Does anybody participate in a hunting land lease?

This is a discussion on Does anybody participate in a hunting land lease? within the Off Topic & Humor Discussion forums, part of the The Back Porch category; I never have... But I do have an opportunity to purchase a little over 100 acres in prime whitetail country for a decent price; aside ...

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Thread: Does anybody participate in a hunting land lease?

  1. #1
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    Does anybody participate in a hunting land lease?

    I never have...

    But I do have an opportunity to purchase a little over 100 acres in prime whitetail country for a decent price; aside from my personal interest and having a new toy, I hate spending that kind of money with little or no tangible return. So, I was thinking about leasing the land to a deer hunter(s) in order to help with my costs in land improvement which would lead to my ultimate goal. (no, its not developing the land)

    So, if you do lease land on your own or with a group, how does it work? What kind of price do you pay? (I know price is highly subjective based on terrain, location etc) What do you look for in a lease? Do you lease just for the season, or entire year?
    "Just blame Sixto"

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  3. #2
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    I've been on a couple. One was 250 a year for 3000 acres of timberland.
    We had 18 people in it, we usually put around 30 deer on the pole in the first few days.

    That was a blast. We used dogs, and lots of shots were on the run. It's a southern thing though, lots of northerners would lose sleep at the thought.

    Another was 150 a year, that was for 1000 acres which was mostly pine. We had lots of stands, and on a clear cut you might be able to get a 500 yard shot. We had range markers every 100 yards so it wasnt that big of a deal if you knew how to shoot. Most of us did, we had some that couldnt hit their tail with both hands.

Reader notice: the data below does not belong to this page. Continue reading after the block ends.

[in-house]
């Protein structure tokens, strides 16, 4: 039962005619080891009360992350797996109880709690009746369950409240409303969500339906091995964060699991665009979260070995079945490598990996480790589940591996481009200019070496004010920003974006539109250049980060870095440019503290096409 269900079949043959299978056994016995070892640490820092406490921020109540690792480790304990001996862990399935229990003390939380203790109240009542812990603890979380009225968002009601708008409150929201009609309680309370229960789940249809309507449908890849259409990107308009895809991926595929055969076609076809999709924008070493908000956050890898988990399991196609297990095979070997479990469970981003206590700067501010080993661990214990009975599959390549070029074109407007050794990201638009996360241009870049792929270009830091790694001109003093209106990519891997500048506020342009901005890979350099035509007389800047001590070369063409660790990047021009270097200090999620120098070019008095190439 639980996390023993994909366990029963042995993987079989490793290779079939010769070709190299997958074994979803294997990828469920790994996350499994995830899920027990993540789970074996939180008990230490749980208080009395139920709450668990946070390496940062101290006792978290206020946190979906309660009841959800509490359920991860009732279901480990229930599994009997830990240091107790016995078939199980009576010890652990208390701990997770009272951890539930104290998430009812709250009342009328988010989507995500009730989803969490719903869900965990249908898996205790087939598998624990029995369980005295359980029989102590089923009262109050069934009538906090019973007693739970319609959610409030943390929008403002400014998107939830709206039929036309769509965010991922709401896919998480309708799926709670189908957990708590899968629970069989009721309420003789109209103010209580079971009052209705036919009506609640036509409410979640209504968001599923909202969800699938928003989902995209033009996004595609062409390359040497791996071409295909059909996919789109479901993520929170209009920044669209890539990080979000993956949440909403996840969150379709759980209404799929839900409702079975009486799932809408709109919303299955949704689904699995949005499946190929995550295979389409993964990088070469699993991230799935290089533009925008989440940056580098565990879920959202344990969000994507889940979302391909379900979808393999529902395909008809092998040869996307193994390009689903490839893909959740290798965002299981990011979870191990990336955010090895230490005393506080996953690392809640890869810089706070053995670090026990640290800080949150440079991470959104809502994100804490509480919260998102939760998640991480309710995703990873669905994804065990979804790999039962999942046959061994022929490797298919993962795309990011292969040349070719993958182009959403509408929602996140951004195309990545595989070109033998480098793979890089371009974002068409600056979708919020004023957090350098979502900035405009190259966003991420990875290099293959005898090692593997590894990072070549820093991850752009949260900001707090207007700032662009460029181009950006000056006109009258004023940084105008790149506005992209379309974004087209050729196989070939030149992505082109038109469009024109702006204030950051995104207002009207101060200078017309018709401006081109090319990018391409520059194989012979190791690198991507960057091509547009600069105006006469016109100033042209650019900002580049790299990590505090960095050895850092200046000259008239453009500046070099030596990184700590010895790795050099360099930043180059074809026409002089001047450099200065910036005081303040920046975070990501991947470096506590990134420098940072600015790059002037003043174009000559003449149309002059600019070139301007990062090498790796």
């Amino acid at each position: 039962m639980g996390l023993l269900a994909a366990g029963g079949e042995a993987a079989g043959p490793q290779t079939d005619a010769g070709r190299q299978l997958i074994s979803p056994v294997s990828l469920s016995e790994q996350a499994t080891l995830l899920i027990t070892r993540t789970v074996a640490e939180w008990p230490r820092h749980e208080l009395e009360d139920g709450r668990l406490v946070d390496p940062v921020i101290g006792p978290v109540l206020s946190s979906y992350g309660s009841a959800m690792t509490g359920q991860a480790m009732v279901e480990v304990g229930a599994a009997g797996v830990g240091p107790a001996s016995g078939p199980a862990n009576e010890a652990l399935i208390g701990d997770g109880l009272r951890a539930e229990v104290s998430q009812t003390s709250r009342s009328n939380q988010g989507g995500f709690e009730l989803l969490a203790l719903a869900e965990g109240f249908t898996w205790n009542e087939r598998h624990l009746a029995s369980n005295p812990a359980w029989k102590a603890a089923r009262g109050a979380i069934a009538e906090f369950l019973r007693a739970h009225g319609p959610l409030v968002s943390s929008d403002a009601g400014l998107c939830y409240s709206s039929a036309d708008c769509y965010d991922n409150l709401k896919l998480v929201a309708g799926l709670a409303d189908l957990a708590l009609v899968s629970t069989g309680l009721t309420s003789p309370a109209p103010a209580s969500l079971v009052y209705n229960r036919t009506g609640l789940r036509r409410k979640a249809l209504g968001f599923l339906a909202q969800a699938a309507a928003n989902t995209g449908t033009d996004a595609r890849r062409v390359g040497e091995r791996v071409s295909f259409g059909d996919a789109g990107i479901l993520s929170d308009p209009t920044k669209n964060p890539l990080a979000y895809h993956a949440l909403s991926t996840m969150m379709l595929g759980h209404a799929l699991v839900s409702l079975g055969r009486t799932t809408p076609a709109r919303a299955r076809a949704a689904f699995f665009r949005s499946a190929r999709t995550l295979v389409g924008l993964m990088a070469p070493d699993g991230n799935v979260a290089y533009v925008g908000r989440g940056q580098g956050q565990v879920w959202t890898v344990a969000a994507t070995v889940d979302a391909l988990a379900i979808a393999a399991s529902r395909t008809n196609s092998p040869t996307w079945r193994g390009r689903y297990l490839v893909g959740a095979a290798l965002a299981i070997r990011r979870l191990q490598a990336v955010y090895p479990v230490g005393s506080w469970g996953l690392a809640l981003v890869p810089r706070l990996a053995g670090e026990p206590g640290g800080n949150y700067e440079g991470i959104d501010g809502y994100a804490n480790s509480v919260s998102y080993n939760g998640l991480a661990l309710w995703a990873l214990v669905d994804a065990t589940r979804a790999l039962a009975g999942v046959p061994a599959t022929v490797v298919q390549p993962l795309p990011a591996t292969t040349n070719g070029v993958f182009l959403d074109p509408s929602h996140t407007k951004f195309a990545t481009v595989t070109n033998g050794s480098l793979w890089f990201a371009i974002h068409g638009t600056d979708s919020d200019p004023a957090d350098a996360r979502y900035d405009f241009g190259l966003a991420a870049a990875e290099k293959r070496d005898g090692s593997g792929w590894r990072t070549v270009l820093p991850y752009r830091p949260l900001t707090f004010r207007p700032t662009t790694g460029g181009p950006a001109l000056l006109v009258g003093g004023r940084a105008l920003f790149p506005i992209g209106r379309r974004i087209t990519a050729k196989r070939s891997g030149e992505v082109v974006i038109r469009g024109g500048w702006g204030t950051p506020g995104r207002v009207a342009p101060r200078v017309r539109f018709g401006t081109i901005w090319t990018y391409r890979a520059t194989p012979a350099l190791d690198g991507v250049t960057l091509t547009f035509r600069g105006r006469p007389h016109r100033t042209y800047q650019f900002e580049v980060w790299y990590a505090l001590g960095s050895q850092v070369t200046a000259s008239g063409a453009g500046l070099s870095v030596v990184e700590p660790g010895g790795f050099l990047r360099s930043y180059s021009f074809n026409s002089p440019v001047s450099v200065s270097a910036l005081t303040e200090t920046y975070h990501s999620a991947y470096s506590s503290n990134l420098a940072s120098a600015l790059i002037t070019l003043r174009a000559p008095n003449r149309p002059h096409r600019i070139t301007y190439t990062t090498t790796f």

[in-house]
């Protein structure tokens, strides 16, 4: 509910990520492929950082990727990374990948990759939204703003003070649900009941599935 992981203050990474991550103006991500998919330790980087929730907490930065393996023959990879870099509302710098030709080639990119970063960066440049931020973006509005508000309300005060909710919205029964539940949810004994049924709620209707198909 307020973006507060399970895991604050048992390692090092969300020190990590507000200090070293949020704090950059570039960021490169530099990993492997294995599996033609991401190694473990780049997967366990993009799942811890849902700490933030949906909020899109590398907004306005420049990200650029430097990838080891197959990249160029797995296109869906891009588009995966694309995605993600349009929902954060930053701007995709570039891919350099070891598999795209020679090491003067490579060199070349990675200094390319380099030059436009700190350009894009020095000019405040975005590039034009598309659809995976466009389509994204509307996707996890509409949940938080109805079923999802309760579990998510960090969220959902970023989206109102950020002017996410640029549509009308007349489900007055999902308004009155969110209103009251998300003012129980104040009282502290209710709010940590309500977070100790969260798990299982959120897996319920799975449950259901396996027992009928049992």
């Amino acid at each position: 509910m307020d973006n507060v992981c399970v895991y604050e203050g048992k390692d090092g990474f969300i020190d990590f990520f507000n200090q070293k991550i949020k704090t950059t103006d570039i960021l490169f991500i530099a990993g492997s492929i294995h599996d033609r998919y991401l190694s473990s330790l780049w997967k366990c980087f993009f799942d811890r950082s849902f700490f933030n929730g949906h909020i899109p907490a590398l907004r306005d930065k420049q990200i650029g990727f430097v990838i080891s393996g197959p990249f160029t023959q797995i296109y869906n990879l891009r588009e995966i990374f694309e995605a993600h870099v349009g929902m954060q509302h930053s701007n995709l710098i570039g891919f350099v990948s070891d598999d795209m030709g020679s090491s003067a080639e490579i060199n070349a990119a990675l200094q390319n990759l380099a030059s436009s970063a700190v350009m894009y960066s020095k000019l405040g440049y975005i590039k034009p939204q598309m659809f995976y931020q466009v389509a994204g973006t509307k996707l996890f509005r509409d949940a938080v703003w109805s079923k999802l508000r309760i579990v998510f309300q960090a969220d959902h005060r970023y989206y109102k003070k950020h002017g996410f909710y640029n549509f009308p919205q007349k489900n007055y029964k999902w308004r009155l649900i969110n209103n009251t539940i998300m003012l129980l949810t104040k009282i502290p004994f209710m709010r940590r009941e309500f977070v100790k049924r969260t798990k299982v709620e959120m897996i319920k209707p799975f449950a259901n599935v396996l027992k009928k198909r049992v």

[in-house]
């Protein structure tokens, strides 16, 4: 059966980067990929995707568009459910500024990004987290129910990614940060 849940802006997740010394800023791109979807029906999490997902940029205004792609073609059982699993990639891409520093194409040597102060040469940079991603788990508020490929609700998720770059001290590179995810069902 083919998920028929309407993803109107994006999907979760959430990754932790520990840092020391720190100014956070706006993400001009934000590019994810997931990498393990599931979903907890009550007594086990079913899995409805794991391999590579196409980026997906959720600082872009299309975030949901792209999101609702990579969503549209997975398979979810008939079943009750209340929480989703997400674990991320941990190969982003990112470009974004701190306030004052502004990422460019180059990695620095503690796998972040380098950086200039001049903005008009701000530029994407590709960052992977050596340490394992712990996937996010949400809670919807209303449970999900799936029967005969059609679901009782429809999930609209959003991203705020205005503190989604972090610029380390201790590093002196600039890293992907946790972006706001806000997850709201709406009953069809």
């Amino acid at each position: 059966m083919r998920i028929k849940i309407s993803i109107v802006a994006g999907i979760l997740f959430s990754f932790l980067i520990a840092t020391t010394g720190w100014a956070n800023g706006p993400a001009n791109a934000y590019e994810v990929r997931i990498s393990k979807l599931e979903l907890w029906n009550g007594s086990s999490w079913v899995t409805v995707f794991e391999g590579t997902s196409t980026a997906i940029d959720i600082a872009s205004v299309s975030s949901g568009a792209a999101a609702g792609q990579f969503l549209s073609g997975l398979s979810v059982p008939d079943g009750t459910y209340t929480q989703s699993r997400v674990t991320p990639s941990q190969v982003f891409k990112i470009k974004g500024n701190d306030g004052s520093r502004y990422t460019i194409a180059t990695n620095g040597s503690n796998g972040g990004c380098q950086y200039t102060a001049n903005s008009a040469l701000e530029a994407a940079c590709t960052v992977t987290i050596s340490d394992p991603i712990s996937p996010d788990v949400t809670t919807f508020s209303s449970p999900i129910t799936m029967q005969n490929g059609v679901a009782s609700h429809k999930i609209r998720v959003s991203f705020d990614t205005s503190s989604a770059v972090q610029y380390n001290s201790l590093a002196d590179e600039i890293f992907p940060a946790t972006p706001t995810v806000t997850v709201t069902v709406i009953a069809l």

Leases run the year.

    What do you look for in a lease? Deer of course.
    The people that you are with can make it or break it. If you lease with a bunch of dunkards, you could be taking your life in your hands. If you lease with a bunch of proffesional type nimrods that only shoot their guns once a year, that wake up late, go to bed late and just want to play poker all night, you might not like it.

    I've been fortunate to lease with some great people that are a blast to sit around the camfire and shoot the bull with.

    I'm not in any now, I've got too many deer here. This afternoon right before dark, I came out of my shop and had 9 does in the backyard looking at me. I see more deer right here at the house than I do anywhere else.

    I once spent 3 days at a leaser and never fired a shot. Came home, parked the trucke and there was an 8 point standing there looking at me, so I whacked him. He is one of 8 racks on the wall. He wa big enough that I had to call one of my hunting buddies that was at the lease with me to come help me load him up in the truck so that I could process him.
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  4. #3
    VIP Member Array jwhite75's Avatar
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    Dont know a whole lot about them but I do have a good candidate in your area who would probably jump at the chance to be a lessee. PM me when you decide.
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    There may be more return on that investment than you think. Unimproved land has a very low holding cost, and almost always goes up in value. You get an agricultural rate, hence taxes are minimal, plus it throws off cash whenever you 'thin' the timber. If you're looking at it as a long-term investment, you almost always win.

    I lease out some property to hunters. I probably don't charge enough ($400 per year on a 100 acre tract, same for a 360 acre tract, same for some smaller tracts). I also make sure that they provide an updated 'hunters insurance' policy. Sometimes when times are tough, I just tell them to pay me when they can, and either they do or don't. I don't count on the income. They add value to me in several ways; 1) They tell me where the deer are, 2) They chase off trespassing dirtbags, 3) They'll shoot the wild hogs too 4) They'll warn me of erosion problems and such 5) They'll often thank me in venison.

    Land is my favorite investment.
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    Member Array bakes's Avatar
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    Depending on what/where/price I might be interested?